4 Steps to Managing Aggressive Behaviors in Your Toddler: Biting, Hitting, Pushing and Kicking
Toddlers are full of energy and intense emotions and often as caregivers and parents we are navigating the best ways to harness this energy and help in regulating these large emotions.
They are continuously learning how to respond to and express these emotions outwardly. Toddlers do not always have the words to verbally express their wants and needs, let alone identify how they are feeling.
Often toddlers will use body language and nonverbal cues to communicate. And as caregivers, we are tasked with providing a safe space for the child to appropriately express these emotions, begin to identify them and model effective and prosocial ways to do so.
Observe Your Toddler
Often when we observe a toddler’s behavior, it can give us information about an emotional or physical need that they have.
These emotional needs might be for closeness, attention, interaction, praise, touch/physical affection, love, understanding, safe boundaries, trust, autonomy, validation or quality time. Physical needs might include hunger, thirst, or internal pains, like gas, nausea or body aches.
What to Do:
1. Set limits in a specific and clear way.
Identify what behavior you are wanting to change and in what circumstances that behavior is not acceptable or appropriate. It is important to acknowledge that behaviors, such as biting, kicking and pushing are not innately ‘bad’ or ‘wrong’ behaviors.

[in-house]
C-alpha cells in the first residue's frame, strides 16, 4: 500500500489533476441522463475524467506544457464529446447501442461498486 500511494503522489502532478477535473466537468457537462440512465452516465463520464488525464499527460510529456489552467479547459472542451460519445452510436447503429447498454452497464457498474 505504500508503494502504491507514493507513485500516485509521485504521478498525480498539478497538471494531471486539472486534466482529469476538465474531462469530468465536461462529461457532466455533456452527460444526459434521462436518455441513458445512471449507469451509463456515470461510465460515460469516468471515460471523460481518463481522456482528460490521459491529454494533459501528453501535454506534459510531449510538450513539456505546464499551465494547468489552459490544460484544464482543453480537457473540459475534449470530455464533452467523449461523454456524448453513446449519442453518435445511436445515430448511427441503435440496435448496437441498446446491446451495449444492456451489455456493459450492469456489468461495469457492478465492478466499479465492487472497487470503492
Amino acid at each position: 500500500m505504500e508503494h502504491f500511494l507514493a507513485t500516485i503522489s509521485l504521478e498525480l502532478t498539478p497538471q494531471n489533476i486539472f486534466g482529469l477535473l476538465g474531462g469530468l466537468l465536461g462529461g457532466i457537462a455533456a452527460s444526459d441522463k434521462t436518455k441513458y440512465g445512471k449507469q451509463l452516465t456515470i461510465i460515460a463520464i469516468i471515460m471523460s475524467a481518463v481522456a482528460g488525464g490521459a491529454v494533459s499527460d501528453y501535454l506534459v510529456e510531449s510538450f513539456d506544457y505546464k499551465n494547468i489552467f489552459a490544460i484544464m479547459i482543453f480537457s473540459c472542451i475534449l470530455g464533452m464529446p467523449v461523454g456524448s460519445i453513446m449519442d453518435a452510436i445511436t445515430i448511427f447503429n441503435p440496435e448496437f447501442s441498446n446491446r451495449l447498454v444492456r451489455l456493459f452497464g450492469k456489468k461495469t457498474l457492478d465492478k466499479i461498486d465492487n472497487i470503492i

What you child is learning is that pushing in certain circumstances cannot happen. Also, remember in setting a boundary, it is important that you are firm, but not shameful or sharp in your tone and delivery, but more matter-of-fact.
“No hitting me.” “No hitting your friend.” “No hitting your teacher.”
2. Offer an Alternative.
After communicating the boundary, it is important that you then express to your toddler what is an appropriate and positive alternative to direct their behavior.
After we have set the limit, “No hitting Mommy”, you can follow up with “What can we hit? Yes, we can hit the floor.” (demonstrate appropriate hitting of the floor, kicking of the ball, clapping hands, etc.)
hitting: floor, grass, carpet, couch, pillow, table top, clapping hands together, ball with a bat
kicking: soccer ball or other type of ball on the ground, stomping the ground, balloons on the ground
biting: food, teething toy or stuffed animal
pushing: shopping cart, stroller, wagon, laundry basket, chair under the table, heavy box
3. Reinforce the Appropriate Behaviors.
Reinforce your child exhibiting the appropriate timing for a certain behavior and in the appropriate context.
Also, use this as a chance to recall boundaries around the behavior by catching the child doing something well, while reminding them of the limits for when it is not appropriate.
Example: You notice your child hitting the ground when you notice they are frustrated or kicking a soccer ball around the room or biting into their food. You can say:
“Look at you, biting down on your food with your strong teeth. Yes, biting your food is what you can do. Remember what we cannot bite. No biting our friends.”
4. Attention-to as Prevention-from.
It is important to attune yourself to your child’s needs in a moment and recognize moments when they might typically engage in a certain behavior.
If you notice their frustration increasing or their body language shifting you can present the boundary and remind them of the alternative.
“Uh, uh no hitting mommy. Remember what you can hit. Yes, you can hit the floor or clap your hands.”
Remember that this approach takes time and patience as your child continues to navigate their emotions as well as respond to your body language and words.
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